The Authenticity of the Worship: The honesty of the gospel account commends its authenticity to us: They worshiped Christ though some doubted. Here is no effort to deceive anyone about the resurrection. These men who had seen Him die and watched His dead body come off the cross, could not help but be overwhelmed by all of this. Authentic worship brings its doubts along with its faith.

The nature of worship is the heart-felt realization of the worth of God and of Christ. This was such a moment when they loved Christ more than before and they valued Him in a new and deeper way. In the intimacy of Christ-centered worship they drew near to Him.

For me personally the order is important, for in my own experiences of drawing close to God, of coming in my own brokenness to Christ for cleansing and healing, those are the times when He has directed the paths that my feet have taken in life. My initial calling into the ministry was during a time of summer youth camp some fifty years ago (seems like yesterday) when I saw confronted by the Spirit about my sin, when I repented and regave my life to Christ, and sincerely worshiped Him. In the intimacy of that moment Christ spoke to me clarifying in my heart what had been a suspicion by myself and many in my church — that He had called me to the gospel ministry.

The Authority of the Commission: Amid intimacy and worship Christ commanded these eleven. We can breakdown the command in the following categories:

Jesus’s pragmatism is evident in the way that He gave the command. The “going” was to be as significant a part of the command as the “baptizing” and the “teaching.” The disciples and missionaries through the centuries would testify that Christ was as present with them as they went places as when they preached the gospel once they arrived. Their obedience would be seen in doing all of these things.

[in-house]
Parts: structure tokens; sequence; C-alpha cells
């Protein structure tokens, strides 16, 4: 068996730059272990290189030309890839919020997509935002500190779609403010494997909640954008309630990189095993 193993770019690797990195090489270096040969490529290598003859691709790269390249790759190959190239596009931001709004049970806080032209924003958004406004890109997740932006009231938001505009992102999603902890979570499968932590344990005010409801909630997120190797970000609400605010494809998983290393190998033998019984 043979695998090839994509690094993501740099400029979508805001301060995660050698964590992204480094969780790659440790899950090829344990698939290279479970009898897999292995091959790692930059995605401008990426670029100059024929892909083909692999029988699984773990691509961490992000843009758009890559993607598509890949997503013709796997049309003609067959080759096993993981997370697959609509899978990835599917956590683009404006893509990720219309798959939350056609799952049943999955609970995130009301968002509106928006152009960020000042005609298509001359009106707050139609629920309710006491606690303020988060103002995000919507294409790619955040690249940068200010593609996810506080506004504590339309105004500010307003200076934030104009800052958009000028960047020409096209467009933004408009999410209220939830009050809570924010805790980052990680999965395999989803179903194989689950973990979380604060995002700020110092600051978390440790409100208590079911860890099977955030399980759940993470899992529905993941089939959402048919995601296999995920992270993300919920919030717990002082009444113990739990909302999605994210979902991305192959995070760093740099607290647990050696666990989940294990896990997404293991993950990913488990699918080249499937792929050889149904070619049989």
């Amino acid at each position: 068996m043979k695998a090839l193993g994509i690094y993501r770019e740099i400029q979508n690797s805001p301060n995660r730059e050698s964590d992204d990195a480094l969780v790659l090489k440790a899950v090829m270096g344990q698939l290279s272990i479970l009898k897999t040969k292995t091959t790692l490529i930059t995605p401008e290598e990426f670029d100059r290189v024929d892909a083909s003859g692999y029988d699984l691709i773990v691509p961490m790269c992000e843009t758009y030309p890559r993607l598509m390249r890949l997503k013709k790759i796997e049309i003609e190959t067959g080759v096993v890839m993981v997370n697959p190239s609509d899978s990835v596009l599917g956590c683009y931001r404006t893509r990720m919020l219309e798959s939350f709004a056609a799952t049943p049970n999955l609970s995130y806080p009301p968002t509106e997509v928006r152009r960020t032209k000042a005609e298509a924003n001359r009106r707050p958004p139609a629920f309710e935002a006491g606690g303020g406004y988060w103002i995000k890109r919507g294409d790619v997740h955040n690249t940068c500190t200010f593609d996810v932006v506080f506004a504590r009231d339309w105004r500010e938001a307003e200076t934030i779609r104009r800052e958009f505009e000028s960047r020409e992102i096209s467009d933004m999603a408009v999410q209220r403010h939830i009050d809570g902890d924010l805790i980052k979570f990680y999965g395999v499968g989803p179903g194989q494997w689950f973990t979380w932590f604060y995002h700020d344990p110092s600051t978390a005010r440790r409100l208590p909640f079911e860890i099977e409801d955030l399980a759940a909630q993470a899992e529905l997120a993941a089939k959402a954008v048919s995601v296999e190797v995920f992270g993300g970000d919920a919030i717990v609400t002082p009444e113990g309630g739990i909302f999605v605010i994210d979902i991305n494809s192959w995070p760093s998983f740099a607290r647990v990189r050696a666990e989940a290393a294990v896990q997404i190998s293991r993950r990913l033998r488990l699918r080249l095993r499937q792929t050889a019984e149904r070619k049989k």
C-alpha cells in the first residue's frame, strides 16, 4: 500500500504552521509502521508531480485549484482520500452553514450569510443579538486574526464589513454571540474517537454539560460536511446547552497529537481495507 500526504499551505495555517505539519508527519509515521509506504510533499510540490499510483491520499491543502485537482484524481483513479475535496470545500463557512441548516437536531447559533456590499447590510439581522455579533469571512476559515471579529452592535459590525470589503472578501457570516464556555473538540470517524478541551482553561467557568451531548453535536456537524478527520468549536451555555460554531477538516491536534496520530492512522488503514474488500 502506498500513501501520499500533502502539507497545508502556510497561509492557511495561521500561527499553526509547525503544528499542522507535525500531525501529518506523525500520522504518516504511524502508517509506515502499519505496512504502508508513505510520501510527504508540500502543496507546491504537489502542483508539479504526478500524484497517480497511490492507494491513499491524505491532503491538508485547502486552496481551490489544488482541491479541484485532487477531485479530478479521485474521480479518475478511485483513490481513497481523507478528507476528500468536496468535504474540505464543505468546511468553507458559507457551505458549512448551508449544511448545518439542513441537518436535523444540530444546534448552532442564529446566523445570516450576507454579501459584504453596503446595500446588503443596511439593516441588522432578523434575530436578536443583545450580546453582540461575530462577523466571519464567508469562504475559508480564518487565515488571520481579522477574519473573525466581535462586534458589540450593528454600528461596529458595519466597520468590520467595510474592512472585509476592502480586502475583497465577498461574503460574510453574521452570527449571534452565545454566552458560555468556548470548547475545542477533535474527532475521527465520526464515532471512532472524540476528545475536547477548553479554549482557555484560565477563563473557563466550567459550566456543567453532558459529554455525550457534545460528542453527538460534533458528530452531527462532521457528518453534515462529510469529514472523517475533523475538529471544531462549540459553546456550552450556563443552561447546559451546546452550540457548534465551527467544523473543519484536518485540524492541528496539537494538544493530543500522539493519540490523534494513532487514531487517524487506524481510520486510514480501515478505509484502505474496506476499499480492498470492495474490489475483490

Christ commanded them to teach the disciples not for the sake of knowledge alone, but so that they would obey what He had commanded. Teaching that makes a difference in the world has this element of obedience to the Person and teachings of Christ. We call people in His name and in His power to believe and to follow, not merely to learn new information.

Though Luke and Acts describe this element of Christ’s presence in the indwelling power of the Holy Spirit in more detail, it was clear that this was the divine presence that Matthew was referring to. The commission is bracketed in by divine authority and divine presence, both of which are essential to the work of evangelism and missions.

The only response we can make to this passage is fresh worship again, and honest assessment of how obedient we have been to this commission. And upon those two responses must come a submission of heart and soul, mind and will, time and energy, and all of our resources to the fulfillment of this commission. This is what Christ-followers do.

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Dr. David Packer

Dr. David Packer is pastor of an English-speaking church in Stuttgart, Germany, (www.ibcstuttgart.de) and has been in overseas ministry for 31 years.